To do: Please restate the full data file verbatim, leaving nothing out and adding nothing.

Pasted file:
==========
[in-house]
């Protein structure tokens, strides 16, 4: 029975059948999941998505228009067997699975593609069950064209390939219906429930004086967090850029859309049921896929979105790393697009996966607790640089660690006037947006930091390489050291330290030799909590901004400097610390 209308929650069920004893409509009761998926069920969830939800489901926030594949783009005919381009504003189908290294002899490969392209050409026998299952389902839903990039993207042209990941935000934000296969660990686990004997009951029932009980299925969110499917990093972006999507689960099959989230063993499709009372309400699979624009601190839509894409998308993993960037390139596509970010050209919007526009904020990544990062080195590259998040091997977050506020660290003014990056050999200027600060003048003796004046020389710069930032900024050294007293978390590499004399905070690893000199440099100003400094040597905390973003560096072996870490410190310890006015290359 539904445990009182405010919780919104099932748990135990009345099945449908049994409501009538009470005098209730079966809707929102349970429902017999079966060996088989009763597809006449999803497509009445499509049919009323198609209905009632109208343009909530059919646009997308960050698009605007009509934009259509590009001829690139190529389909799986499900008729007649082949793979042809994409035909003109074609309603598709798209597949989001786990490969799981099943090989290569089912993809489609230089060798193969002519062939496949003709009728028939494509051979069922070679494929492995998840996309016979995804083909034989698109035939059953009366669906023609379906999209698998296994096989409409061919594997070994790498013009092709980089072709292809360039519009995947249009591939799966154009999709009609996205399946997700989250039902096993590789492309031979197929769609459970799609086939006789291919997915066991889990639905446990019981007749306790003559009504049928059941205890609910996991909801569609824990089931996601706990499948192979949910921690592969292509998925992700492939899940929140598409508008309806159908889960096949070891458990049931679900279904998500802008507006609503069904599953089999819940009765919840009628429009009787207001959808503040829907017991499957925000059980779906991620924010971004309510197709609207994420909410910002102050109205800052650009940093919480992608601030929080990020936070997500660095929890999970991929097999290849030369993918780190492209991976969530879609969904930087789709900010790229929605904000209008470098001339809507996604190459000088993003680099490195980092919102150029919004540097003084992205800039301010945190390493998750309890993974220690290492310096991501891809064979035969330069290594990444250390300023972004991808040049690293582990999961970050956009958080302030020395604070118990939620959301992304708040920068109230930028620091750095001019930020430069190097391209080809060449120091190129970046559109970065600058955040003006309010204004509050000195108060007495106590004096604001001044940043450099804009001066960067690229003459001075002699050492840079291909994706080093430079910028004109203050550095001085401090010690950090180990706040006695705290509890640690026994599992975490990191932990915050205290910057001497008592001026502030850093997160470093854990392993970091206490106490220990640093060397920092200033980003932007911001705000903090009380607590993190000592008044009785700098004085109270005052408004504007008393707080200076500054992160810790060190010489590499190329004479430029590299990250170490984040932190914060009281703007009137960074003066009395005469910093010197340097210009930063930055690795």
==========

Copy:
[in-house]
């Protein structure tokens, strides 16, 4: 029975059948999941998505228009067997699975593609069950064209390939219906429930004086967090850029859309049921896929979105790393697009996966607790640089660690006037947006930091390489050291330290030799909590901004400097610390 209308929650069920004893409509009761998926069920969830939800489901926030594949783009005919381009504003189908290294002899490969392209050409026998299952389902839903990039993207042209990941935000934000296969660990686990004997009951029932009980299925969110499917990093972006999507689960099959989230063993499709009372309400699979624009601190839509894409998308993993960037390139596509970010050209919007526009904020990544990062080195590259998040091997977050506020660290003014990056050999200027600060003048003796004046020389710069930032900024050294007293978390590499004399905070690893000199440099100003400094040597905390973003560096072996870490410190310890006015290359 539904445990009182405010919780919104099932748990135990009345099945449908049994409501009538009470005098209730079966809707929102349970429902017999079966060996088989009763597809006449999803497509009445499509049919009323198609209905009632109208343009909530059919646009997308960050698009605007009509934009259509590009001829690139190529389909799986499900008729007649082949793979042809994409035909003109074609309603598709798209597949989001786990490969799981099943090989290569089912993809489609230089060798193969002519062939496949003709009728028939494509051979069922070679494929492995998840996309016979995804083909034989698109035939059953009366669906023609379906999209698998296994096989409409061919594997070994790498013009092709980089072709292809360039519009995947249009591939799966154009999709009609996205399946997700989250039902096993590789492309031979197929769609459970799609086939006789291919997915066991889990639905446990019981007749306790003559009504049928059941205890609910996991909801569609824990089931996601706990499948192979949910921690592969292509998925992700492939899940929140598409508008309806159908889960096949070891458990049931679900279904998500802008507006609503069904599953089999819940009765919840009628429009009787207001959808503040829907017991499957925000059980779906991620924010971004309510197709609207994420909410910002102050109205800052650009940093919480992608601030929080990020936070997500660095929890999970991929097999290849030369993918780190492209991976969530879609969904930087789709900010790229929605904000209008470098001339809507996604190459000088993003680099490195980092919102150029919004540097003084992205800039301010945190390493998750309890993974220690290492310096991501891809064979035969330069290594990444250390300023972004991808040049690293582990999961970050956009958080302030020395604070118990939620959301992304708040920068109230930028620091750095001019930020430069190097391209080809060449120091190129970046559109970065600058955040003006309010204004509050000195108060007495106590004096604001001044940043450099804009001066960067690229003459001075002699050492840079291909994706080093430079910028004109203050550095001085401090010690950090180990706040006695705290509890640690026994599992975490990191932990915050205290910057001497008592001026502030850093997160470093854990392993970091206490106490220990640093060397920092200033980003932007911001705000903090009380607590993190000592008044009785700098004085109270005052408004504007008393707080200076500054992160810790060190010489590499190329004479430029590299990250170490984040932190914060009281703007009137960074003066009395005469910093010197340097210009930063930055690795």